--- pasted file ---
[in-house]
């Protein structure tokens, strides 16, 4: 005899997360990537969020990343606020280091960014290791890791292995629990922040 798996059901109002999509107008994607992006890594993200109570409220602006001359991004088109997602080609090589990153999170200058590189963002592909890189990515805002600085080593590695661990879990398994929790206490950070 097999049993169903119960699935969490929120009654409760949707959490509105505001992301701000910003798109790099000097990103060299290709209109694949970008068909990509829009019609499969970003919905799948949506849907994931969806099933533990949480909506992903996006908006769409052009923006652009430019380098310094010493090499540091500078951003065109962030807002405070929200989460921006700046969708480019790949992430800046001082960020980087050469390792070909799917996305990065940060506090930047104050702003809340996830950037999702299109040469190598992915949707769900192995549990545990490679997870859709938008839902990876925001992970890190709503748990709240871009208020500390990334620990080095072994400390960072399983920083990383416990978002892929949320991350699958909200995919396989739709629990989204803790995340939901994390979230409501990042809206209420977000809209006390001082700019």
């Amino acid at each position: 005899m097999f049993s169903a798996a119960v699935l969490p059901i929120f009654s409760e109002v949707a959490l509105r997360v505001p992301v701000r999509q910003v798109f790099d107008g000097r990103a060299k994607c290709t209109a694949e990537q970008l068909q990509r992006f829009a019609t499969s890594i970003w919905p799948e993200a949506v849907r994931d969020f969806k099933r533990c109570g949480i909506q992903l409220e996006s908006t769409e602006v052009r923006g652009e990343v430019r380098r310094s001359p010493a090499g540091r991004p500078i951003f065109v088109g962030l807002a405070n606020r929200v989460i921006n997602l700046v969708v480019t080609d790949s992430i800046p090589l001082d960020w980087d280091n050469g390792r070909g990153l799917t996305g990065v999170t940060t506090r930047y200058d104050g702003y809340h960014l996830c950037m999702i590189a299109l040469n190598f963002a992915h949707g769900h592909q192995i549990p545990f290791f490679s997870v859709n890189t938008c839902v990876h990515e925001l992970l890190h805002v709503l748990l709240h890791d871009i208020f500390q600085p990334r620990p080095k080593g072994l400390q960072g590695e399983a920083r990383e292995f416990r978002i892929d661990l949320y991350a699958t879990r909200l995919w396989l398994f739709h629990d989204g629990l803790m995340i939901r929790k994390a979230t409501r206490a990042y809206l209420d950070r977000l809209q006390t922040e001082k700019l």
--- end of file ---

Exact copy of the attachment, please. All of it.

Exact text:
[in-house]
């Protein structure tokens, strides 16, 4: 005899997360990537969020990343606020280091960014290791890791292995629990922040 798996059901109002999509107008994607992006890594993200109570409220602006001359991004088109997602080609090589990153999170200058590189963002592909890189990515805002600085080593590695661990879990398994929790206490950070 097999049993169903119960699935969490929120009654409760949707959490509105505001992301701000910003798109790099000097990103060299290709209109694949970008068909990509829009019609499969970003919905799948949506849907994931969806099933533990949480909506992903996006908006769409052009923006652009430019380098310094010493090499540091500078951003065109962030807002405070929200989460921006700046969708480019790949992430800046001082960020980087050469390792070909799917996305990065940060506090930047104050702003809340996830950037999702299109040469190598992915949707769900192995549990545990490679997870859709938008839902990876925001992970890190709503748990709240871009208020500390990334620990080095072994400390960072399983920083990383416990978002892929949320991350699958909200995919396989739709629990989204803790995340939901994390979230409501990042809206209420977000809209006390001082700019």
């Amino acid at each position: 005899m097999f049993s169903a798996a119960v699935l969490p059901i929120f009654s409760e109002v949707a959490l509105r997360v505001p992301v701000r999509q910003v798109f790099d107008g000097r990103a060299k994607c290709t209109a694949e990537q970008l068909q990509r992006f829009a019609t499969s890594i970003w919905p799948e993200a949506v849907r994931d969020f969806k099933r533990c109570g949480i909506q992903l409220e996006s908006t769409e602006v052009r923006g652009e990343v430019r380098r310094s001359p010493a090499g540091r991004p500078i951003f065109v088109g962030l807002a405070n606020r929200v989460i921006n997602l700046v969708v480019t080609d790949s992430i800046p090589l001082d960020w980087d280091n050469g390792r070909g990153l799917t996305g990065v999170t940060t506090r930047y200058d104050g702003y809340h960014l996830c950037m999702i590189a299109l040469n190598f963002a992915h949707g769900h592909q192995i549990p545990f290791f490679s997870v859709n890189t938008c839902v990876h990515e925001l992970l890190h805002v709503l748990l709240h890791d871009i208020f500390q600085p990334r620990p080095k080593g072994l400390q960072g590695e399983a920083r990383e292995f416990r978002i892929d661990l949320y991350a699958t879990r909200l995919w396989l398994f739709h629990d989204g629990l803790m995340i939901r929790k994390a979230t409501r206490a990042y809206l209420d950070r977000l809209q006390t922040e001082k700019l």